QB Roethlisberger, Steelers' offense still manage to strike balance
Sometimes perception isn't reality. Especially when it comes to the Steelers offense.
Especially when it comes to Todd Haley versus Bruce Arians.
The myth: Arians' offense was more Ben Roethlisberger-friendly by allowing him to throw downfield more and emphasize the deep pass over the run.
The reality: Roethlisberger is going deeper more often in Haley's offense than he ever did in Arians' offense.
The myth: Haley is focused heavily on the run, so much so that it's affecting Roethlisberger's ability to get a passing game going when he does get the opportunity to throw.
The reality: The Steelers (3-6) haven't thrown more or run less than in the past 1 1⁄2 seasons.
The perception: Roethlisberger isn't playing as well in Haley's balanced offense as he did in Arians' Ben-is-the-focal point system from 2007-11.
The reality: Statistically, Roethlisberger is performing just as well. The biggest difference is the Steelers' won-lost record.
“Being balanced is always key for us,” Roethlisberger said after the 23-10 win Sunday over Buffalo.
Except the Steelers' offense never has been more unbalanced. They are throwing 63 percent of the time and running 37 percent — a near flip-flop of the 60 percent rushing and 40 percent passing during the 2005 Super Bowl season, when Arians was wide receivers coach.
The high percentage of passes is partly attributable to the Steelers constantly falling behind; they have trailed by 10 points or more in each of their six losses.
The highest percentage of passes (57.6 percent) to runs (42.4) under Arians came in his final season in 2011.
“I'm unhappy with the offense when we don't produce, but that's on me as much as anybody,” Roethlisberger said.
With Roethlisberger fully enmeshed in a Haley offense that he himself tweaked by making numerous offseason suggestions, his season is similar to when Arians ran the offense.
He is completing a slightly higher percentage of his passes, 63.8 percent to 63.4, and he is throwing one of every 20 passes for a touchdown, just as he did under Arians. His interception rate is slightly lower (2.3 percent to 2.5), and his passer rating of 92.9 is just off the 94.0 he had under Arians. Until several weeks ago, it was higher under Haley.
Even as the Steelers went 8-8 last season, Roethlisberger was the NFL's seventh highest-rated quarterback in Pro Football Focus' player evaluations — the same as he was under Arians in 2011. He was No. 6 in 2009 and '10 but No. 27 when the Steelers last won the Super Bowl in 2008.
The dink-and-dunk offense Roethlisberger talked about last season? There's no more dinking under Haley than under Arians.
Roethlisberger is on pace to attempt 249 passes of 10 yards or fewer this season — almost the same as last year's 246 and the 252 he threw during the 2008 Super Bowl season.
Last season, Roethlisberger threw 379 passes of 1 to 20 yards, only nine more than the 370 he attempted under Arians in 2011. And he's on pace this season to throw 70 passes of 20 yards or more; the highest total he threw under Arians 65 in 2010.
Roethlisberger also loves calling his own signals out of the no-huddle offense, which requires a shotgun formation. He is on pace to run 397 shotgun formation plays this season; he ran 335 last season. The highest total he ran under Arians was 313 in 2011.
Show commenting policy
TribLive commenting policy
You are solely responsible for your comments and by using TribLive.com you agree to our Terms of Service.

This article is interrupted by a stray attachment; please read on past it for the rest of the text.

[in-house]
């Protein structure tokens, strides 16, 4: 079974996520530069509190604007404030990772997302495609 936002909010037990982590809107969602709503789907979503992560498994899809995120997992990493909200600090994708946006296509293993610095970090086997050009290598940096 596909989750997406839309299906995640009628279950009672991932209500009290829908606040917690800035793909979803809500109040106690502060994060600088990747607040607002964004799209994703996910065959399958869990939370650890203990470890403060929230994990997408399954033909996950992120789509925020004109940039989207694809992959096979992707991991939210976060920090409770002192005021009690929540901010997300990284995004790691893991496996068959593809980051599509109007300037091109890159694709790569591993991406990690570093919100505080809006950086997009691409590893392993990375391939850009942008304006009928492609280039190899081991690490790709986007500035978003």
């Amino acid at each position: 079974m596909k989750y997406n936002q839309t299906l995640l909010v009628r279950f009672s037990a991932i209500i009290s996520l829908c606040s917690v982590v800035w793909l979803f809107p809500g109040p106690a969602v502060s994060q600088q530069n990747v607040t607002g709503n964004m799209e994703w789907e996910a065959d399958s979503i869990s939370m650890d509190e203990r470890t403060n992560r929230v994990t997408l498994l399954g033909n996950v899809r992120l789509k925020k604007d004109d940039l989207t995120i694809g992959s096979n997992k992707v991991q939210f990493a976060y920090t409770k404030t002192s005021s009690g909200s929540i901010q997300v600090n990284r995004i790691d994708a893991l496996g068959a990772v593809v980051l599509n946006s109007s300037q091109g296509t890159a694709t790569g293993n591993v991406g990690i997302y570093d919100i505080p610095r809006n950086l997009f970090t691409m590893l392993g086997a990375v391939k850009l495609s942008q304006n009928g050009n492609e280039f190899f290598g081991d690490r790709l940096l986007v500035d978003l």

We moderate comments. Our goal is to provide substantive commentary for a general readership. By screening submissions, we provide a space where readers can share intelligent and informed commentary that enhances the quality of our news and information.
While most comments will be posted if they are on-topic and not abusive, moderating decisions are subjective. We will make them as carefully and consistently as we can. Because of the volume of reader comments, we cannot review individual moderation decisions with readers.
We value thoughtful comments representing a range of views that make their point quickly and politely. We make an effort to protect discussions from repeated comments either by the same reader or different readers.
We follow the same standards for taste as the daily newspaper. A few things we won't tolerate: personal attacks, obscenity, vulgarity, profanity (including expletives and letters followed by dashes), commercial promotion, impersonations, incoherence, proselytizing and SHOUTING. Don't include URLs to Web sites.
We do not edit comments. They are either approved or deleted. We reserve the right to edit a comment that is quoted or excerpted in an article. In this case, we may fix spelling and punctuation.
We welcome strong opinions and criticism of our work, but we don't want comments to become bogged down with discussions of our policies and we will moderate accordingly.
We appreciate it when readers and people quoted in articles or blog posts point out errors of fact or emphasis and will investigate all assertions. But these suggestions should be sent via e-mail. To avoid distracting other readers, we won't publish comments that suggest a correction. Instead, corrections will be made in a blog post or in an article.
- Steelers QB Roethlisberger not targeting Oct. 25 return
- Steelers notebook: Tomlin not worried about Jones’ lack of sacks
- Steelers’ Bryant returns from drug suspension, ‘won’t happen again’
- New Steelers kicker Boswell ready for challenge at Heinz
- Steelers notebook: Shazier practices, hopes to play Monday at Chargers
- Steelers notebook: Safety Mitchell shrugs off Ravens WR’s comments
- Nothing normal about Steelers’ standard as backups fill vital roles
- New book credits Nunn for Steelers’ 1970s success
- Steelers cut Scobee, sign free agent kicker Boswell